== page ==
16.5 Creating a complex EMITIMES file




In this example we will rerun the three-stage Eyjafjallajokull eruption from the earlier example as one simulation but this time using an emissions input file called EMITIMES to define the time and height varying emissions. Before starting press Reset and delete any PAR???? files in the working directory that were created in the previous sections.

  1. As before, start by retrieving the example control_volc.txt control file from the \Tutorial\volcano directory. We will review the changes required to use the EMITIMES file rather than the CONTROL to define the emissions.

  2. Open the concentration run setup menu and change the run duration from 12 to 36 hours.

  3. Now open the pollutant menu and change the emission rate and duration to 0.0 for each. Repeat this change for all four pollutant species (particle sizes). Although this step is not required because the values in the EMITIMES file will replace the emissions defined in the CONTROL file, if the emission file is not properly configured and those values are not used, there will be no emissions and the simulation will clearly fail.

  4. Save to close the setup run menu and open the Advanced / Concentration / Configuration menu and retrieve the setup_volc.txt file. Open menu (6) that defines the emission cycling or input file and press the Default Name button to set the character string to EMITIMES. Naturally any user defined file name can be used in this field.

  5. Next open the Advanced / File Edit / Emissions file menu and press the Configure Locations button. The two locations represent the two release heights used to define the vertical line source. Click on each location to edit and change the release duration from 2400 to 1200 (12 hours) for both the 100 m and 6000 m release heights. The emission rate will be changed in a later step. Press Save in each menu, then Return to Previous Menu when finished editing, and then Save to File to exit the emissions file GUI.

  6. The emissions file menu in the GUI can only be used to define the emissions for one time period. This 36 h simulation will consist of three 12 h emission periods. Emissions after the first time period can only be defined by manually editing the EMITIMES file. Go the the \hysplit\working directory an open EMITIMES in notepad. Note there are eight lines, the first four representing the four particle sizes released at 100 m and the last four the same particle sizes released at 6000 m. The order is the same as defined in the CONTROL file. The outside loop is the number of release locations, the inside loop is the number of pollutants (particle sizes in this case). On the first time group header record, change the 9999 to 1200 to represent the time duration of this first group of emission records.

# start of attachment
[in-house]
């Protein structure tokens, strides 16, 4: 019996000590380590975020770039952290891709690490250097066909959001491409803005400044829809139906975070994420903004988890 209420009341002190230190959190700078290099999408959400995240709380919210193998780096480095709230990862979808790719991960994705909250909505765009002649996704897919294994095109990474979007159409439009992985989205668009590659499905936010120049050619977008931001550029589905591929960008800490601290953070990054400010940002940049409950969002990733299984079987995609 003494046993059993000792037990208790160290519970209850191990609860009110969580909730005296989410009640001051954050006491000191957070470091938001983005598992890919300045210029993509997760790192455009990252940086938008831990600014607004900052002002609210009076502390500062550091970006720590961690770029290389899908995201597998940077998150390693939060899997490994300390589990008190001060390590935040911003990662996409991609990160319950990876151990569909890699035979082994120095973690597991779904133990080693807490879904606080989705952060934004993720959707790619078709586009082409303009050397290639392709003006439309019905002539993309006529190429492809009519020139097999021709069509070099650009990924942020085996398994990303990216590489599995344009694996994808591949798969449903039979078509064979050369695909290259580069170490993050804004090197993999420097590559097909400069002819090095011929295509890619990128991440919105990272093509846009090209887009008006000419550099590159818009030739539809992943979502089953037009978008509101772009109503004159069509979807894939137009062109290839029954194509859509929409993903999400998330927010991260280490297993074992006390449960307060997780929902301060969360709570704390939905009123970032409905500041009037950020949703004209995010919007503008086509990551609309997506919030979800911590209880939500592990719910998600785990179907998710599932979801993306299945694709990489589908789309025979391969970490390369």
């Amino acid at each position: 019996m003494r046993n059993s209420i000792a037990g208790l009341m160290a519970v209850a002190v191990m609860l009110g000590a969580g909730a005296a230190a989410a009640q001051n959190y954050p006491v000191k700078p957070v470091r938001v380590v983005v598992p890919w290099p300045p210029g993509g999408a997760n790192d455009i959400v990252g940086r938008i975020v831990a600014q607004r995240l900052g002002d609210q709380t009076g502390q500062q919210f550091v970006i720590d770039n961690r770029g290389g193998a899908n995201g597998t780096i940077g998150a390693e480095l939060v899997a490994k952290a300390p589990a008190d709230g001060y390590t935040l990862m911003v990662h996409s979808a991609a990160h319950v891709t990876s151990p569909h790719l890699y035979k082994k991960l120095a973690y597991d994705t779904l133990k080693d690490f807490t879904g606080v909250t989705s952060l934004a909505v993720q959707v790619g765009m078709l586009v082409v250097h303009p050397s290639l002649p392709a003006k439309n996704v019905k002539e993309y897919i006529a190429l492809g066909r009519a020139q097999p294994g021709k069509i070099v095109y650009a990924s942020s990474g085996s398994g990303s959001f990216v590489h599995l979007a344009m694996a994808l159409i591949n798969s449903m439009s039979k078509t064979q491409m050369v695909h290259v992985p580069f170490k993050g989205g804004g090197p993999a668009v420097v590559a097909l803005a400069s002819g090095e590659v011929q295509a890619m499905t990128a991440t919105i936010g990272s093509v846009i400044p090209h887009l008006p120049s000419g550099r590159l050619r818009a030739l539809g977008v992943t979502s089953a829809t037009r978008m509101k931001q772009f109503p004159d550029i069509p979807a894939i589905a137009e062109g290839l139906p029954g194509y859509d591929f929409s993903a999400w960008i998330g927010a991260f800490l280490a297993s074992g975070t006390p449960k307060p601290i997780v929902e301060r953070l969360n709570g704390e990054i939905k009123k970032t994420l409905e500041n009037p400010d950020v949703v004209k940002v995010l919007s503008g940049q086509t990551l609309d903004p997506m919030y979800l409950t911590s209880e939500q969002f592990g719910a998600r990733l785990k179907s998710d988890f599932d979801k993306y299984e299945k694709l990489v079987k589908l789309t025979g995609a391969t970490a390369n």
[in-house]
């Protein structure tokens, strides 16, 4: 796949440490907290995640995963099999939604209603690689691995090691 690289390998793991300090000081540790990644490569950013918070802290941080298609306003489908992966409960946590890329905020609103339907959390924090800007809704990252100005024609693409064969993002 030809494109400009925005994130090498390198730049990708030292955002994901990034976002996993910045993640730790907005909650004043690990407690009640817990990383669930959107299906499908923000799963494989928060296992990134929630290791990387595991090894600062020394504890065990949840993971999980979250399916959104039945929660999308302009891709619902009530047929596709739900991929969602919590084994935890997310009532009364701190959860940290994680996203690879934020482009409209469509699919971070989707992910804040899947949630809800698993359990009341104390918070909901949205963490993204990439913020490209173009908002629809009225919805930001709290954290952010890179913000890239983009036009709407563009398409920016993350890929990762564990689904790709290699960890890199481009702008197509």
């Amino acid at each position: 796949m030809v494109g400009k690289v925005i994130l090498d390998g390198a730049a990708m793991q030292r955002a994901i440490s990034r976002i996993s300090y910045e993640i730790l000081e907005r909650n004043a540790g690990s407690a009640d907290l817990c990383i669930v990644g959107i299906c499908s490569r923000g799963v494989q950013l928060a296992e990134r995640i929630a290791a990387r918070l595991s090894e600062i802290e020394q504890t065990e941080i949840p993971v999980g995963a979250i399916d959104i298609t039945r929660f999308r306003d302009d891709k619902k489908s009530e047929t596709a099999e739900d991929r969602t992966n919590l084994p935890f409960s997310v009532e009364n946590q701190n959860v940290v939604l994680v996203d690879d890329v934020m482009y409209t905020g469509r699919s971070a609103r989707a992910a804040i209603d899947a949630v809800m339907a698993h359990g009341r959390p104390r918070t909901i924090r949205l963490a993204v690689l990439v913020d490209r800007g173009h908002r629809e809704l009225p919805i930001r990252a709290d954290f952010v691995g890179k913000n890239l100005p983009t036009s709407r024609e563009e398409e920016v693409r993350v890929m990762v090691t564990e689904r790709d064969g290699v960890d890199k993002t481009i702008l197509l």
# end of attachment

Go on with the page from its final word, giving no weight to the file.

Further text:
7. In the second edit, define the emission rate for each particle size from largest to smallest as 0.01, 0.07, 0.25, 0.67 to represent the fraction of the total mass represented by each size particle. Instead of fractions, we could enter the fractional percentage of the total mass (1.0E+16) as was done in the example using the CONTROL file. The actual emissions will be entered in a later step.

  8. In the last edit, copy the first time group emissions twice, to create two new time groups, representing emissions starting at 14 12 and 15 00. Change the dates for all the data records to match the two new emission time groups and also change the upper level emission height from 6000 to 12000 for the 14 12 emission period. Save the changes. The EMITIMES file now matches the 36 emission scenario from the previous volcanic ash simulation. Reopen the GUI and run HYSPLIT.

  9. To complete the exercise, open the concentration display menu and as before check the All radio-button, fix the contour intervals (100+50+20+10), units of ug, and the most important step, define the concentration and deposition multiplier of 1.0E+16 which will then result in a graphical output almost identical to the previous simulation.

  10. The temporal height variation can also be confirmed by examining the particle position plot.

This section illustrates how the GUI, in conjunction with some simple manual editing procedures, can be used to define a complex emissions scenario using the EMITIMES input file.